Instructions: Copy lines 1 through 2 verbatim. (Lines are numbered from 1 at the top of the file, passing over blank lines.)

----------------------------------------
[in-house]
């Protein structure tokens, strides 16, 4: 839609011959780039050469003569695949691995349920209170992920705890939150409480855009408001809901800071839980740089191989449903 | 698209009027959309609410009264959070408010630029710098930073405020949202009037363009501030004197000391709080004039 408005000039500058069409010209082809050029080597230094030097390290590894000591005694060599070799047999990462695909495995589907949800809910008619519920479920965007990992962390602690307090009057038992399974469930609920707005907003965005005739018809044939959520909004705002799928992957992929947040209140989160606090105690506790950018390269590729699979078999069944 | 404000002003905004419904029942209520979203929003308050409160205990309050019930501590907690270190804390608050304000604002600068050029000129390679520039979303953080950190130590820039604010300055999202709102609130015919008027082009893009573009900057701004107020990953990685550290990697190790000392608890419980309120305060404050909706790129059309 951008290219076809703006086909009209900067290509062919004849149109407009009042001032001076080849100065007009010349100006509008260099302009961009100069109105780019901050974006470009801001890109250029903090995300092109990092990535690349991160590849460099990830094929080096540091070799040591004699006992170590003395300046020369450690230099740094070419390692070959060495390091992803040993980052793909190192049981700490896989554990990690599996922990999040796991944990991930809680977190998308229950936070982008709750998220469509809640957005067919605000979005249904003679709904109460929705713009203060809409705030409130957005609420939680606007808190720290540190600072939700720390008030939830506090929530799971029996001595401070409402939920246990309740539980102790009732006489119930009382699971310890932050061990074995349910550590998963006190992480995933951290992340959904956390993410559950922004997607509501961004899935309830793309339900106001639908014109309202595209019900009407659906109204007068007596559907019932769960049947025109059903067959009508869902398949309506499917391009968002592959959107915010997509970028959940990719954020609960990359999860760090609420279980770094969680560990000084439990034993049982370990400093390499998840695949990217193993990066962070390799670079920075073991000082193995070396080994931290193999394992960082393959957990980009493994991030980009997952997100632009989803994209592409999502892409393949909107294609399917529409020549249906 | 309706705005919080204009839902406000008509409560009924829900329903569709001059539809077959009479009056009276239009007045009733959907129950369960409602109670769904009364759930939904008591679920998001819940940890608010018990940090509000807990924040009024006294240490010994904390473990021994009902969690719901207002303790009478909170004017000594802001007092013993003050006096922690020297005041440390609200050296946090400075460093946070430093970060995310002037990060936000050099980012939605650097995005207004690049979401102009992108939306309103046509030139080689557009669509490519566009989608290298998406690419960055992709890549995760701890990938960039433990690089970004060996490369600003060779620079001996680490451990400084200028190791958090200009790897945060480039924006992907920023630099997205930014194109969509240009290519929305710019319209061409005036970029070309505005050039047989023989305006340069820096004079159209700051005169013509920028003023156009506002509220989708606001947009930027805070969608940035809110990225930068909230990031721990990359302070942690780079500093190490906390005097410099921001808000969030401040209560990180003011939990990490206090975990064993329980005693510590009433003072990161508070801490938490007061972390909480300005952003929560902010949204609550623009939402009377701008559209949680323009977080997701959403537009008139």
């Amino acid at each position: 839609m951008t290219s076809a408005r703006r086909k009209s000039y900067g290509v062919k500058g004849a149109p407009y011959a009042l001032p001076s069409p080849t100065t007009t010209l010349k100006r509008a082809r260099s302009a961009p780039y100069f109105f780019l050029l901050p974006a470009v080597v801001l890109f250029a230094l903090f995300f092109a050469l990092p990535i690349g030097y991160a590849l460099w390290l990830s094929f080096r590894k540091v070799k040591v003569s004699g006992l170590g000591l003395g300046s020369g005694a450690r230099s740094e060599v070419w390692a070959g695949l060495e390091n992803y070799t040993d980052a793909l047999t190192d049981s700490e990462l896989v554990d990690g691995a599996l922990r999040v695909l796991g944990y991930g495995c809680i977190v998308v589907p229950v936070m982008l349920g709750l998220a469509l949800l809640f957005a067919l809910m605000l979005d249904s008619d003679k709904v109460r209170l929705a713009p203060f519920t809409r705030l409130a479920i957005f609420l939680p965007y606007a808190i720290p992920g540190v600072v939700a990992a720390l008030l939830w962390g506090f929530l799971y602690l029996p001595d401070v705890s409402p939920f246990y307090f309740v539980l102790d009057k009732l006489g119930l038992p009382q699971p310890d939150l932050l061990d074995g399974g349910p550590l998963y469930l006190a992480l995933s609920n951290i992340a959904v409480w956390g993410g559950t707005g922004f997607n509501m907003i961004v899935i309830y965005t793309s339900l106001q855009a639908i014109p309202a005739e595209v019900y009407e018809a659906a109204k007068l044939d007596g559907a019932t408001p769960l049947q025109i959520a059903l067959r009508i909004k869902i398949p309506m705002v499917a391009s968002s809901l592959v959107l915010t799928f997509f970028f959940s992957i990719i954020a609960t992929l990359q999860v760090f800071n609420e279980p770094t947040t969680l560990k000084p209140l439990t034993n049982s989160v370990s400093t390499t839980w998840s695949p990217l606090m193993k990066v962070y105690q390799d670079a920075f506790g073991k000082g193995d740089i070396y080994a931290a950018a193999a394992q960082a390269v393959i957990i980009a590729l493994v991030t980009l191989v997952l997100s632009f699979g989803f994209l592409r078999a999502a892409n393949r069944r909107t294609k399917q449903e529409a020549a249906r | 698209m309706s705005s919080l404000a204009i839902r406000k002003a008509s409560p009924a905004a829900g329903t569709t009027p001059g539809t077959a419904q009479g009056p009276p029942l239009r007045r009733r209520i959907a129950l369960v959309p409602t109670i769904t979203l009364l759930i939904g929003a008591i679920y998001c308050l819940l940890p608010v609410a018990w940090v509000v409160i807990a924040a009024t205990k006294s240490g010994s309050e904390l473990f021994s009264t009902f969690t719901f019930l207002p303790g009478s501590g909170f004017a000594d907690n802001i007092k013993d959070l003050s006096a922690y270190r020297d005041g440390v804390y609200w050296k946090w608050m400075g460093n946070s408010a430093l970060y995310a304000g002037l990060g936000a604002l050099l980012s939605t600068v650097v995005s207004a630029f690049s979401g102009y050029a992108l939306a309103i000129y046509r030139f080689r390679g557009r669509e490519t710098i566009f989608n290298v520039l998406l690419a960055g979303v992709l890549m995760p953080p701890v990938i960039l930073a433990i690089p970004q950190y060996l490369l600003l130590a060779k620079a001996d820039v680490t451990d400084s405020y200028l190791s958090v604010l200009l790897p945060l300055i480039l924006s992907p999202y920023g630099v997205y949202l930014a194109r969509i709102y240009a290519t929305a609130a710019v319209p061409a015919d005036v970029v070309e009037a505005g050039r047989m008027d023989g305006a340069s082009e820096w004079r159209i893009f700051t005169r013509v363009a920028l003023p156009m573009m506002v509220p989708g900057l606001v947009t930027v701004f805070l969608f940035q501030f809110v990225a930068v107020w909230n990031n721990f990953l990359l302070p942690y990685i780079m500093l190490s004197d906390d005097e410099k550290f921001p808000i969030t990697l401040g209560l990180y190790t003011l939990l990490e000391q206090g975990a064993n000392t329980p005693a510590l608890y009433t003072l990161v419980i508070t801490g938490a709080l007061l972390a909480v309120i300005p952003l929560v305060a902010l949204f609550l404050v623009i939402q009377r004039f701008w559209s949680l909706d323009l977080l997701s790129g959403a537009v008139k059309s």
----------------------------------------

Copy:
[in-house]
């Protein structure tokens, strides 16, 4: 839609011959780039050469003569695949691995349920209170992920705890939150409480855009408001809901800071839980740089191989449903 | 698209009027959309609410009264959070408010630029710098930073405020949202009037363009501030004197000391709080004039 408005000039500058069409010209082809050029080597230094030097390290590894000591005694060599070799047999990462695909495995589907949800809910008619519920479920965007990992962390602690307090009057038992399974469930609920707005907003965005005739018809044939959520909004705002799928992957992929947040209140989160606090105690506790950018390269590729699979078999069944 | 404000002003905004419904029942209520979203929003308050409160205990309050019930501590907690270190804390608050304000604002600068050029000129390679520039979303953080950190130590820039604010300055999202709102609130015919008027082009893009573009900057701004107020990953990685550290990697190790000392608890419980309120305060404050909706790129059309 951008290219076809703006086909009209900067290509062919004849149109407009009042001032001076080849100065007009010349100006509008260099302009961009100069109105780019901050974006470009801001890109250029903090995300092109990092990535690349991160590849460099990830094929080096540091070799040591004699006992170590003395300046020369450690230099740094070419390692070959060495390091992803040993980052793909190192049981700490896989554990990690599996922990999040796991944990991930809680977190998308229950936070982008709750998220469509809640957005067919605000979005249904003679709904109460929705713009203060809409705030409130957005609420939680606007808190720290540190600072939700720390008030939830506090929530799971029996001595401070409402939920246990309740539980102790009732006489119930009382699971310890932050061990074995349910550590998963006190992480995933951290992340959904956390993410559950922004997607509501961004899935309830793309339900106001639908014109309202595209019900009407659906109204007068007596559907019932769960049947025109059903067959009508869902398949309506499917391009968002592959959107915010997509970028959940990719954020609960990359999860760090609420279980770094969680560990000084439990034993049982370990400093390499998840695949990217193993990066962070390799670079920075073991000082193995070396080994931290193999394992960082393959957990980009493994991030980009997952997100632009989803994209592409999502892409393949909107294609399917529409020549249906 | 309706705005919080204009839902406000008509409560009924829900329903569709001059539809077959009479009056009276239009007045009733959907129950369960409602109670769904009364759930939904008591679920998001819940940890608010018990940090509000807990924040009024006294240490010994904390473990021994009902969690719901207002303790009478909170004017000594802001007092013993003050006096922690020297005041440390609200050296946090400075460093946070430093970060995310002037990060936000050099980012939605650097995005207004690049979401102009992108939306309103046509030139080689557009669509490519566009989608290298998406690419960055992709890549995760701890990938960039433990690089970004060996490369600003060779620079001996680490451990400084200028190791958090200009790897945060480039924006992907920023630099997205930014194109969509240009290519929305710019319209061409005036970029070309505005050039047989023989305006340069820096004079159209700051005169013509920028003023156009506002509220989708606001947009930027805070969608940035809110990225930068909230990031721990990359302070942690780079500093190490906390005097410099921001808000969030401040209560990180003011939990990490206090975990064993329980005693510590009433003072990161508070801490938490007061972390909480300005952003929560902010949204609550623009939402009377701008559209949680323009977080997701959403537009008139």